Pushback Against Drug Abuse wants community involvementSubmitted: 07/09/2013
Story By Hayley Tenpas

Pushback Against Drug Abuse wants community involvement
WAUSAU - When you hear about a serious crime in Marathon County, chances are, it's linked to drug use.

Community leaders feel crime rates will go down if drug abuse goes down.

That's why law enforcement and other groups launched the "Pushback Against Drug Abuse" campaign.

Today marked phase two of that campaign focusing on community involvement.

"We are not a population that ignores our problems. We take on the fights that matter, and this fight is worth taking on," said Wausau City Council Chairperson Lisa Rasmussen.

For Rasmussen, the fight against drug abuse is on.

"To create the energy the community needs to be a little bit angry about you know, all of these things that it sees and the activity in the neighborhoods," said Rasmussen.

Marathon County's "Pushback Against Drug Abuse" campaign now wants community involvement.

"It impacts our quality of life, it impacts the environment in our community and in our schools and it's important enough to us to take back the community and communicate the message out there that this community won't stand for it no more," said Rasmussen.

Sue Nowak is a local drug prevention specialist.

She believes drug abuse leads to larger problems.

Nowak knows the problem won't get smaller until the fight against it gets bigger.

"There are so many different aspects to addiction and what's going on in the community. So I think a team effort is the best way to approach it," said Nowak.

Part of that team is the Wausau Police Department.

They want community members to keep their eyes out for anything suspicious.

"So what do you do when you see this type of drug activity? We always ask you to call law enforcement so that we can go and investigate what is going on," said Captain Ben Bliven.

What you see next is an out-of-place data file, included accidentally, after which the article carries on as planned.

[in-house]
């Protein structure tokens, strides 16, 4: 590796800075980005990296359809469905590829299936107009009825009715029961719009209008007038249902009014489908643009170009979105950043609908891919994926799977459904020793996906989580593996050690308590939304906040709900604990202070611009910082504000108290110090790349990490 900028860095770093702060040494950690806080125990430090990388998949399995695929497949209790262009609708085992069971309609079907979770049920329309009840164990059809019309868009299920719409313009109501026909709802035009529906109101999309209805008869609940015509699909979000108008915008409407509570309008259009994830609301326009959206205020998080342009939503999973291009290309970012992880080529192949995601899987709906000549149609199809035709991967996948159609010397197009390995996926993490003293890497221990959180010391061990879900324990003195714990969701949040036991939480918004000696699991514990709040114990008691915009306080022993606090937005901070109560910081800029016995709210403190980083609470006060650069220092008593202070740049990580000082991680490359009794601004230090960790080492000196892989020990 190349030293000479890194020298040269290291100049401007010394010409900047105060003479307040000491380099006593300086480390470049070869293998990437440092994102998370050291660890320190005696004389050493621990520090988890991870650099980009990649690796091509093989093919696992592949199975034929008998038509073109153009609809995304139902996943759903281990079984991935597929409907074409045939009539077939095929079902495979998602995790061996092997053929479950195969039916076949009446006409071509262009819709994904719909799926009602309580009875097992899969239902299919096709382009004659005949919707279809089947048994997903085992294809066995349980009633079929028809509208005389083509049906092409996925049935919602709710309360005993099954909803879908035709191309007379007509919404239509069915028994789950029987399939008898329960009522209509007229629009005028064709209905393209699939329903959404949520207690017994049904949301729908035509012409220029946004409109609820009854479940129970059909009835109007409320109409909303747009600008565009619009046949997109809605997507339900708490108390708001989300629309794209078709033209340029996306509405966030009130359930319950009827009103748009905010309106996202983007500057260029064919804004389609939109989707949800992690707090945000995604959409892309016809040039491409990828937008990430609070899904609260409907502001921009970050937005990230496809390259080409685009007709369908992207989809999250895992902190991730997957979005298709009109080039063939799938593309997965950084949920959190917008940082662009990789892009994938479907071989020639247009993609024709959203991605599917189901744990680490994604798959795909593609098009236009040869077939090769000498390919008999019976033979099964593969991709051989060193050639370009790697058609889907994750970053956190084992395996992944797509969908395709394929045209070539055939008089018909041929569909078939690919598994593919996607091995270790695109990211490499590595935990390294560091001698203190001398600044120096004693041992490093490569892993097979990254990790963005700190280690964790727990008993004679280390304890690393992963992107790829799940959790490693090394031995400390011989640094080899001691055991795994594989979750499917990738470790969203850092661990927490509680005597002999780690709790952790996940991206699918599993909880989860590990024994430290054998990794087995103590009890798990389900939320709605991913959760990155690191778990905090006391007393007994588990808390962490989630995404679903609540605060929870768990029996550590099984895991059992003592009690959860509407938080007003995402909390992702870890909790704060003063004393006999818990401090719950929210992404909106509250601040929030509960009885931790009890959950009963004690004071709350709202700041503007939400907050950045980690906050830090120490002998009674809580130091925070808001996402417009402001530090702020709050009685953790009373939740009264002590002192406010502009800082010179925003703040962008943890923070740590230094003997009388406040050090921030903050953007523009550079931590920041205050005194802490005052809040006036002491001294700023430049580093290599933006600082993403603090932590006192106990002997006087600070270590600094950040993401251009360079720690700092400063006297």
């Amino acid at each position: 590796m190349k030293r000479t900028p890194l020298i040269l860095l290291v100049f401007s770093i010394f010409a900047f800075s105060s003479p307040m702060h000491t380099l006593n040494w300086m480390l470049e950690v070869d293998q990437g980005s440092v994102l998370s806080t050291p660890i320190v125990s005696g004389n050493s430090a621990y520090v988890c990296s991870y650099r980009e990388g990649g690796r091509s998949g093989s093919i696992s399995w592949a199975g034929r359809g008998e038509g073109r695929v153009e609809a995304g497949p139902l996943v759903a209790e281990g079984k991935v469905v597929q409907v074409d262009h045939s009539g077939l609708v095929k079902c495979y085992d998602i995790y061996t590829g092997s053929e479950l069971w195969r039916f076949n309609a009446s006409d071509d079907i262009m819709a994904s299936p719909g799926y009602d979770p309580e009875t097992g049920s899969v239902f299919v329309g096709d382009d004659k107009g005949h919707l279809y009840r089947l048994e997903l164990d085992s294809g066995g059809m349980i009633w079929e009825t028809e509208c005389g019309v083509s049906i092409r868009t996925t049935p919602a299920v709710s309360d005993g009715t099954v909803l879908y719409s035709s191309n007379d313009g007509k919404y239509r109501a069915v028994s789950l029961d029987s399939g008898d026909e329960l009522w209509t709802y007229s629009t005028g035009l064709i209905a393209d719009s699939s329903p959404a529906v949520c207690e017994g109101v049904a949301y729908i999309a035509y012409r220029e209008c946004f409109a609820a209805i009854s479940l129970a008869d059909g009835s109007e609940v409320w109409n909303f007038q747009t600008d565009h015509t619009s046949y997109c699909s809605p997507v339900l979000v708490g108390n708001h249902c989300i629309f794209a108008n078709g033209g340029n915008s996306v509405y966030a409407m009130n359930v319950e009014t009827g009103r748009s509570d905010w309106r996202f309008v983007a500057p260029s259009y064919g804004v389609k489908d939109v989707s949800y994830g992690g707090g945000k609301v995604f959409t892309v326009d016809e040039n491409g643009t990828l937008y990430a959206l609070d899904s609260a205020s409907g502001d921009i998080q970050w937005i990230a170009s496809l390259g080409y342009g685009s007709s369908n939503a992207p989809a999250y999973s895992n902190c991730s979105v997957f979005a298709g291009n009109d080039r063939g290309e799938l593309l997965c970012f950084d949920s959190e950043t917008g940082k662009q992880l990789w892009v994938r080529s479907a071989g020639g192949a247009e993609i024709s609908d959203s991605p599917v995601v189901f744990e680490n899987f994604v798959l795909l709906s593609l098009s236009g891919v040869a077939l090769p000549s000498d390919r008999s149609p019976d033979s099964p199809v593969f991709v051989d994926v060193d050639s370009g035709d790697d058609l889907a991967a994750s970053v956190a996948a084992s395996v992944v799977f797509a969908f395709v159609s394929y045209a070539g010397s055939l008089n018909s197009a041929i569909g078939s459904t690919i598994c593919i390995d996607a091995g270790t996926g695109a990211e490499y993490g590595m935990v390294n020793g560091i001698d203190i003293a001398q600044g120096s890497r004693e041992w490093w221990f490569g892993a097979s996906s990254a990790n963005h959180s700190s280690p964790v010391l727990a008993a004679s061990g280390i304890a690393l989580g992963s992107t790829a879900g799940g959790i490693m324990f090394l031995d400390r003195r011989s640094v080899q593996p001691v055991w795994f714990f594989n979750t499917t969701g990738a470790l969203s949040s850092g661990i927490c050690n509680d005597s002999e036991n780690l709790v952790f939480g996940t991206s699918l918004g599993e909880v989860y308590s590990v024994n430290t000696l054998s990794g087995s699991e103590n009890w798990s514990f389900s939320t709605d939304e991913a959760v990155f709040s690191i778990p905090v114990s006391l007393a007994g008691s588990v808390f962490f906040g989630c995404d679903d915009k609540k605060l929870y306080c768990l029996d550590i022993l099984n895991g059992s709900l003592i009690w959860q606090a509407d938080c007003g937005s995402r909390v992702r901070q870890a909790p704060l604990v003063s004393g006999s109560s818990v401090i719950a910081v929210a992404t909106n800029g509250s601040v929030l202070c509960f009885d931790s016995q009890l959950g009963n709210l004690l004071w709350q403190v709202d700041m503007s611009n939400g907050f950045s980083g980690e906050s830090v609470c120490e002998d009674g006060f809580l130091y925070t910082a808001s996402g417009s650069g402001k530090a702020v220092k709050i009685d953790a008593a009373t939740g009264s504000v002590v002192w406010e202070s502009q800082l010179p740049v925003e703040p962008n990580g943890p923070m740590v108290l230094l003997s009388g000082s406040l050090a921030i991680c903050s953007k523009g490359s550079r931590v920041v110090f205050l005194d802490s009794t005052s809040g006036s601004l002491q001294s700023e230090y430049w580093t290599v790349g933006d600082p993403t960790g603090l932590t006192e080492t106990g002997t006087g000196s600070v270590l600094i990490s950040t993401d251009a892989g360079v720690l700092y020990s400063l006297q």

Bottom line, communication is key in the fight against drug abuse.

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" Surprisingly we sell more bluegill more than any other fish. It is a Northwood's native fish, people want to see if it takes the fish that they have when they clean fish," says Ron.

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Eagle Waste and Recycling in Eagle River gets recyclables from all over the northern half of Wisconsin and even the U.P. 

"As far north as Marquette, Michigan, as far east as Menominee, Michigan, from Chippewa Falls Wisconsin to the west and Wausau to the south," said Eagle Waste and Recycling President Alan Albee.

The facility opened in 2012 and has been growing ever since. 

Albee showed us how recyclables are sorted and packed to be shipped off and made into new products.
Recyclables are unloaded from a truck.

Then they are loaded into basin called a metering drum and then unloaded onto a conveyor belt. 

Workers start pre-sorting.

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Then the belt runs into another building where it is sorted further. 

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Big cardboard items are sorted out through a filter. Then paper is separated from plastic and metals. 

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Right now Eagle Waste and Recycling has two balers. They will be getting a third one this summer to pack cardboard.

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